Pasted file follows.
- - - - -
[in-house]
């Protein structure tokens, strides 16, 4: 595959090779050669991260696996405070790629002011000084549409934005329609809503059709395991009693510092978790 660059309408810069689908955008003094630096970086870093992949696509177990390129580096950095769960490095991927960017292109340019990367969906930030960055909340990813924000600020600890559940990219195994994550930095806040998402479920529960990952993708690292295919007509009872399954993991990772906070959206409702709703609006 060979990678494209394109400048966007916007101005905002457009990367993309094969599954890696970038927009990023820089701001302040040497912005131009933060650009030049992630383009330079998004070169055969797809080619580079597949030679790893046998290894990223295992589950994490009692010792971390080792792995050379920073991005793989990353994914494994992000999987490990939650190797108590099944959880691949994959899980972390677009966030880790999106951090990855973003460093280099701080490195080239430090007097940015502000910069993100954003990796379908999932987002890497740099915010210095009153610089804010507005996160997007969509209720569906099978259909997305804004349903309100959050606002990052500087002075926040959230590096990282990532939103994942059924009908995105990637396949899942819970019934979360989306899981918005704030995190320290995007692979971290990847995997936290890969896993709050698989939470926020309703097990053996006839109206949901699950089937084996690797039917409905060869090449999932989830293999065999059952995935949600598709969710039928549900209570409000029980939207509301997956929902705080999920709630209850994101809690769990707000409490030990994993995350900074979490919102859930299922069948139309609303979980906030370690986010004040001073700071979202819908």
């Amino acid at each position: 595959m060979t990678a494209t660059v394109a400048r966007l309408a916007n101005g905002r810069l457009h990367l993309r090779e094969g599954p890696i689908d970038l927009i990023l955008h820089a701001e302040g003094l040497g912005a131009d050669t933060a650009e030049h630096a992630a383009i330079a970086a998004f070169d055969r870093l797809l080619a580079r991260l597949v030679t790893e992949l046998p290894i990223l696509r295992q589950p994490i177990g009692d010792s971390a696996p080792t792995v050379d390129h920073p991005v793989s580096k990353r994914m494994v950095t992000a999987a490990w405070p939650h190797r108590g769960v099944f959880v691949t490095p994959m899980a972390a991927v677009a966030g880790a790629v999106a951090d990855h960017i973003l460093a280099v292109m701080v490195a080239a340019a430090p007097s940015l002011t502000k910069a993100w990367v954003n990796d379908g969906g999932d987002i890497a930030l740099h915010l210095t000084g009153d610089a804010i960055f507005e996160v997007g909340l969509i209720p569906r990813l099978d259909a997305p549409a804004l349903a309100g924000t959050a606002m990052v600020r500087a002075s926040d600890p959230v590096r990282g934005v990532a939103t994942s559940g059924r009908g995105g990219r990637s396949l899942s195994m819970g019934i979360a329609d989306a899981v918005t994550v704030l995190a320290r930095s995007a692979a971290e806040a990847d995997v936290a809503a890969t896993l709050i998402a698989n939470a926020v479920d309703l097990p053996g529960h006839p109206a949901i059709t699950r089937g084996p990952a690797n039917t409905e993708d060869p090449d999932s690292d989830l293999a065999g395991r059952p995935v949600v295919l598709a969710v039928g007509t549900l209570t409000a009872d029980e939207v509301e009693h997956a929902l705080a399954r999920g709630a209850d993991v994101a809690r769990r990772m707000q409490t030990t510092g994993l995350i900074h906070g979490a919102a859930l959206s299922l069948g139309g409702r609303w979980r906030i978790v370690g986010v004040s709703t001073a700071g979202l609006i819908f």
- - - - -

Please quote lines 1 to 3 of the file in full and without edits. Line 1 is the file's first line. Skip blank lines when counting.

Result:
[in-house]
């Protein structure tokens, strides 16, 4: 595959090779050669991260696996405070790629002011000084549409934005329609809503059709395991009693510092978790 660059309408810069689908955008003094630096970086870093992949696509177990390129580096950095769960490095991927960017292109340019990367969906930030960055909340990813924000600020600890559940990219195994994550930095806040998402479920529960990952993708690292295919007509009872399954993991990772906070959206409702709703609006 060979990678494209394109400048966007916007101005905002457009990367993309094969599954890696970038927009990023820089701001302040040497912005131009933060650009030049992630383009330079998004070169055969797809080619580079597949030679790893046998290894990223295992589950994490009692010792971390080792792995050379920073991005793989990353994914494994992000999987490990939650190797108590099944959880691949994959899980972390677009966030880790999106951090990855973003460093280099701080490195080239430090007097940015502000910069993100954003990796379908999932987002890497740099915010210095009153610089804010507005996160997007969509209720569906099978259909997305804004349903309100959050606002990052500087002075926040959230590096990282990532939103994942059924009908995105990637396949899942819970019934979360989306899981918005704030995190320290995007692979971290990847995997936290890969896993709050698989939470926020309703097990053996006839109206949901699950089937084996690797039917409905060869090449999932989830293999065999059952995935949600598709969710039928549900209570409000029980939207509301997956929902705080999920709630209850994101809690769990707000409490030990994993995350900074979490919102859930299922069948139309609303979980906030370690986010004040001073700071979202819908």
């Amino acid at each position: 595959m060979t990678a494209t660059v394109a400048r966007l309408a916007n101005g905002r810069l457009h990367l993309r090779e094969g599954p890696i689908d970038l927009i990023l955008h820089a701001e302040g003094l040497g912005a131009d050669t933060a650009e030049h630096a992630a383009i330079a970086a998004f070169d055969r870093l797809l080619a580079r991260l597949v030679t790893e992949l046998p290894i990223l696509r295992q589950p994490i177990g009692d010792s971390a696996p080792t792995v050379d390129h920073p991005v793989s580096k990353r994914m494994v950095t992000a999987a490990w405070p939650h190797r108590g769960v099944f959880v691949t490095p994959m899980a972390a991927v677009a966030g880790a790629v999106a951090d990855h960017i973003l460093a280099v292109m701080v490195a080239a340019a430090p007097s940015l002011t502000k910069a993100w990367v954003n990796d379908g969906g999932d987002i890497a930030l740099h915010l210095t000084g009153d610089a804010i960055f507005e996160v997007g909340l969509i209720p569906r990813l099978d259909a997305p549409a804004l349903a309100g924000t959050a606002m990052v600020r500087a002075s926040d600890p959230v590096r990282g934005v990532a939103t994942s559940g059924r009908g995105g990219r990637s396949l899942s195994m819970g019934i979360a329609d989306a899981v918005t994550v704030l995190a320290r930095s995007a692979a971290e806040a990847d995997v936290a809503a890969t896993l709050i998402a698989n939470a926020v479920d309703l097990p053996g529960h006839p109206a949901i059709t699950r089937g084996p990952a690797n039917t409905e993708d060869p090449d999932s690292d989830l293999a065999g395991r059952p995935v949600v295919l598709a969710v039928g007509t549900l209570t409000a009872d029980e939207v509301e009693h997956a929902l705080a399954r999920g709630a209850d993991v994101a809690r769990r990772m707000q409490t030990t510092g994993l995350i900074h906070g979490a919102a859930l959206s299922l069948g139309g409702r609303w979980r906030i978790v370690g986010v004040s709703t001073a700071g979202l609006i819908f």